I think, at some times, it is not only allowed to make some mistakes, but it’s the only way possible.
When I started to write in English, a few years ago, I used to: (1) not be able to structure information very well and (2) write in a poor English.
I’m far from perfect, but I’m also far from that level.
But it will me allow me to grow, based on those mistakes. I can, at a later stage, either correct the past mistakes or unpublish the blog post.
It’s not very pleasant to be there, but it’s the only path.
Sure, this only works for the types of scenarios where failing doesn’t bring very bad consequences. For learning a new skill, though, generally, it’s a necessary step.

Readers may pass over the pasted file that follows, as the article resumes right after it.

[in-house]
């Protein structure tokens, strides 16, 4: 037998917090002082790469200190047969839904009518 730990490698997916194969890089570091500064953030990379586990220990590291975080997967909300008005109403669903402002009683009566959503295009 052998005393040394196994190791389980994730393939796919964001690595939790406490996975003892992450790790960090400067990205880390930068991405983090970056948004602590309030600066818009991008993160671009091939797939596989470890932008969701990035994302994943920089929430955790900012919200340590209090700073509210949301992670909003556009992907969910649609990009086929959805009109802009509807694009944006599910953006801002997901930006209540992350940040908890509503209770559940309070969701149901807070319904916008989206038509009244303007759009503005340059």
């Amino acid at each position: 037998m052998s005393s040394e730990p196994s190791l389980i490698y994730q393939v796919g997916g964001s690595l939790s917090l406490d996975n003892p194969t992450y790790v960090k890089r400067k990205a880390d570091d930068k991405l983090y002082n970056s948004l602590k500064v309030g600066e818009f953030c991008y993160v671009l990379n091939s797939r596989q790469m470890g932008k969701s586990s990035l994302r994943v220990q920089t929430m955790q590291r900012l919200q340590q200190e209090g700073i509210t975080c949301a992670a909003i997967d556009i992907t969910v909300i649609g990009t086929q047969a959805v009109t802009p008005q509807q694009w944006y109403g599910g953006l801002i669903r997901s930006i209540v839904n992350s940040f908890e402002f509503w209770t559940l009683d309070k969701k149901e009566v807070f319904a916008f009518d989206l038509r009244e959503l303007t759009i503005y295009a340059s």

P.S.: I know a lot of people who always try to save the face, and appear perfect, no faults, no problem, ideal world. Currently, I share a different opinion than this.
P.S.#2: A much smarter person than me:
Dignity and Other Obstacles to Success | Scott Adams Blog:
Personally, I think human dignity is one of the biggest obstacles to happiness, wealth, and success. I often credit my career success with a complete lack of human dignity.
To put it bluntly, I traded my artistic pride for a better business model. Readers were glad I did. And that made me happy too. I keep looking for the downside of giving up my artistic ego but I can’t find it. And more generally, every time I give up some dignity (”sell out”) I seem to come out ahead. I see that pattern in other people’s lives as well.